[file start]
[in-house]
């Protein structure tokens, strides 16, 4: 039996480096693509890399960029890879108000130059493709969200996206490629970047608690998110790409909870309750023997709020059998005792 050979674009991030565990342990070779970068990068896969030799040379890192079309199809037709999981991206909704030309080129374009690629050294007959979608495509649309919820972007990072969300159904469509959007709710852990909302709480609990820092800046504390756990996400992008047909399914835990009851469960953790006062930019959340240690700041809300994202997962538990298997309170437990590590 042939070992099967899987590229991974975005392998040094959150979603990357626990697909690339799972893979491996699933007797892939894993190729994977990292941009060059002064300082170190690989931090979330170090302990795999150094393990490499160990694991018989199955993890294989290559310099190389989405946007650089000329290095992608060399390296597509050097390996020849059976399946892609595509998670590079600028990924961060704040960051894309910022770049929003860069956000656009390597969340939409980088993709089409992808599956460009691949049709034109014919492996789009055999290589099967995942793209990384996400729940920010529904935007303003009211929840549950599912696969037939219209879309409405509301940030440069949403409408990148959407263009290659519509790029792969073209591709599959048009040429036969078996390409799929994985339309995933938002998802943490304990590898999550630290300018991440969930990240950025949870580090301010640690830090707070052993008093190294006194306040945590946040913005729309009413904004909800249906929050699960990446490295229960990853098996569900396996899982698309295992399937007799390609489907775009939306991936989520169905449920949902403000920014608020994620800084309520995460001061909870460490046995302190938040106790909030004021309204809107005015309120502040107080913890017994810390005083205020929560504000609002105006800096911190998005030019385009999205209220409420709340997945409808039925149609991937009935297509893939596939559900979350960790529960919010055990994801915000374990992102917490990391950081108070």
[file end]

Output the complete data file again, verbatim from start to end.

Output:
[in-house]
């Protein structure tokens, strides 16, 4: 039996480096693509890399960029890879108000130059493709969200996206490629970047608690998110790409909870309750023997709020059998005792 050979674009991030565990342990070779970068990068896969030799040379890192079309199809037709999981991206909704030309080129374009690629050294007959979608495509649309919820972007990072969300159904469509959007709710852990909302709480609990820092800046504390756990996400992008047909399914835990009851469960953790006062930019959340240690700041809300994202997962538990298997309170437990590590 042939070992099967899987590229991974975005392998040094959150979603990357626990697909690339799972893979491996699933007797892939894993190729994977990292941009060059002064300082170190690989931090979330170090302990795999150094393990490499160990694991018989199955993890294989290559310099190389989405946007650089000329290095992608060399390296597509050097390996020849059976399946892609595509998670590079600028990924961060704040960051894309910022770049929003860069956000656009390597969340939409980088993709089409992808599956460009691949049709034109014919492996789009055999290589099967995942793209990384996400729940920010529904935007303003009211929840549950599912696969037939219209879309409405509301940030440069949403409408990148959407263009290659519509790029792969073209591709599959048009040429036969078996390409799929994985339309995933938002998802943490304990590898999550630290300018991440969930990240950025949870580090301010640690830090707070052993008093190294006194306040945590946040913005729309009413904004909800249906929050699960990446490295229960990853098996569900396996899982698309295992399937007799390609489907775009939306991936989520169905449920949902403000920014608020994620800084309520995460001061909870460490046995302190938040106790909030004021309204809107005015309120502040107080913890017994810390005083205020929560504000609002105006800096911190998005030019385009999205209220409420709340997945409808039925149609991937009935297509893939596939559900979350960790529960919010055990994801915000374990992102917490990391950081108070």